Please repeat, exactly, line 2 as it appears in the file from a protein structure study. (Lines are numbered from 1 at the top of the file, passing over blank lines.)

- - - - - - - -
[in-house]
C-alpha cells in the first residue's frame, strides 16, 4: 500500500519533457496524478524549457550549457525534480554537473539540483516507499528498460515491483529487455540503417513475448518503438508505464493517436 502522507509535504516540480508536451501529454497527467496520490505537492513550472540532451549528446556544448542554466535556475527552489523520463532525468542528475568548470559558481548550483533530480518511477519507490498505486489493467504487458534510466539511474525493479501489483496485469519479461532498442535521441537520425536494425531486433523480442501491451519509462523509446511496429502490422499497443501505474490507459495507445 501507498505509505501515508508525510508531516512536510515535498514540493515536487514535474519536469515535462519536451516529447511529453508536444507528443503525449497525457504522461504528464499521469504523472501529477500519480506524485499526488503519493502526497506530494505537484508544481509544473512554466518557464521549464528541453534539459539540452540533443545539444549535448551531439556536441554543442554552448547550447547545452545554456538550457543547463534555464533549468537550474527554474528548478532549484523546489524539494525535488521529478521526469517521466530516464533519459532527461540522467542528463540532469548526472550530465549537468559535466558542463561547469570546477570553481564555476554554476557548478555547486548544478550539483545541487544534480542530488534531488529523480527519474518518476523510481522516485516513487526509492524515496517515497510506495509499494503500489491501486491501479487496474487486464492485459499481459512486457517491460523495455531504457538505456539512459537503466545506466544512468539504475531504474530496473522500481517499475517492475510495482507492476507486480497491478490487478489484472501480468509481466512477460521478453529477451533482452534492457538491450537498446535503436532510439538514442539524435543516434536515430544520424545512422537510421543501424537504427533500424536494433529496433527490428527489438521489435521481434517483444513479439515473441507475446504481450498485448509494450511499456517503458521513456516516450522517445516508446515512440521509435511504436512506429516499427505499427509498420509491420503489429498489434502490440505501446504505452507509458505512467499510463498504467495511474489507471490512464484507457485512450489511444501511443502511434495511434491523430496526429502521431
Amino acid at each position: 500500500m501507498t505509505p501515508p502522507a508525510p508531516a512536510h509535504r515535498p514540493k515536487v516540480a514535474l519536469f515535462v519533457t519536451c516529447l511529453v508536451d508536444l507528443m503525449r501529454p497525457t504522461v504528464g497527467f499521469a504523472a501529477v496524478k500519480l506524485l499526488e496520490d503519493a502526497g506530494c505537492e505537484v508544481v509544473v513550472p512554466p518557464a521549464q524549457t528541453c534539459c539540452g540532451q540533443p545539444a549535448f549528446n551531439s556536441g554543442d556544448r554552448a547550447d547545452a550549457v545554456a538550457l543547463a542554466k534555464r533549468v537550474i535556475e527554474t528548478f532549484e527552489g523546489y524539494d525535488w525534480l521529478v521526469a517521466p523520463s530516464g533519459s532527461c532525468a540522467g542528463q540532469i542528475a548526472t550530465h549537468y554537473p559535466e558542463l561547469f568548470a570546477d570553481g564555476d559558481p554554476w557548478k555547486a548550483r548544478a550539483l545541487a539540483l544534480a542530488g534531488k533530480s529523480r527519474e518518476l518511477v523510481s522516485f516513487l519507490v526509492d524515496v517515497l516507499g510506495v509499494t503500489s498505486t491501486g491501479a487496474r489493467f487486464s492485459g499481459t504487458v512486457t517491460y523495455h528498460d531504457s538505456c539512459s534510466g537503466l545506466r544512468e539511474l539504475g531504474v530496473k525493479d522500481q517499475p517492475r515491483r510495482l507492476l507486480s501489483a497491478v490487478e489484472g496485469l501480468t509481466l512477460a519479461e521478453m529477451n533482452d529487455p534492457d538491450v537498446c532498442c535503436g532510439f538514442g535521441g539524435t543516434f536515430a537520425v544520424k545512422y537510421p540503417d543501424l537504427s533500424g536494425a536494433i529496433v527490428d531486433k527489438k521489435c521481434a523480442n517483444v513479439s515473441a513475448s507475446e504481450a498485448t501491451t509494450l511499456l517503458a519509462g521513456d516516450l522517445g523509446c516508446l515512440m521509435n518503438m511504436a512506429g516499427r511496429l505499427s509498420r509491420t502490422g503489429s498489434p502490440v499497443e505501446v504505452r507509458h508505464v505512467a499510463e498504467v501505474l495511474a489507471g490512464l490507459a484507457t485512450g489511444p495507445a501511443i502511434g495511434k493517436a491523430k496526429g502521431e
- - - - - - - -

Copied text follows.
C-alpha cells in the first residue's frame, strides 16, 4: 500500500519533457496524478524549457550549457525534480554537473539540483516507499528498460515491483529487455540503417513475448518503438508505464493517436 502522507509535504516540480508536451501529454497527467496520490505537492513550472540532451549528446556544448542554466535556475527552489523520463532525468542528475568548470559558481548550483533530480518511477519507490498505486489493467504487458534510466539511474525493479501489483496485469519479461532498442535521441537520425536494425531486433523480442501491451519509462523509446511496429502490422499497443501505474490507459495507445 501507498505509505501515508508525510508531516512536510515535498514540493515536487514535474519536469515535462519536451516529447511529453508536444507528443503525449497525457504522461504528464499521469504523472501529477500519480506524485499526488503519493502526497506530494505537484508544481509544473512554466518557464521549464528541453534539459539540452540533443545539444549535448551531439556536441554543442554552448547550447547545452545554456538550457543547463534555464533549468537550474527554474528548478532549484523546489524539494525535488521529478521526469517521466530516464533519459532527461540522467542528463540532469548526472550530465549537468559535466558542463561547469570546477570553481564555476554554476557548478555547486548544478550539483545541487544534480542530488534531488529523480527519474518518476523510481522516485516513487526509492524515496517515497510506495509499494503500489491501486491501479487496474487486464492485459499481459512486457517491460523495455531504457538505456539512459537503466545506466544512468539504475531504474530496473522500481517499475517492475510495482507492476507486480497491478490487478489484472501480468509481466512477460521478453529477451533482452534492457538491450537498446535503436532510439538514442539524435543516434536515430544520424545512422537510421543501424537504427533500424536494433529496433527490428527489438521489435521481434517483444513479439515473441507475446504481450498485448509494450511499456517503458521513456516516450522517445516508446515512440521509435511504436512506429516499427505499427509498420509491420503489429498489434502490440505501446504505452507509458505512467499510463498504467495511474489507471490512464484507457485512450489511444501511443502511434495511434491523430496526429502521431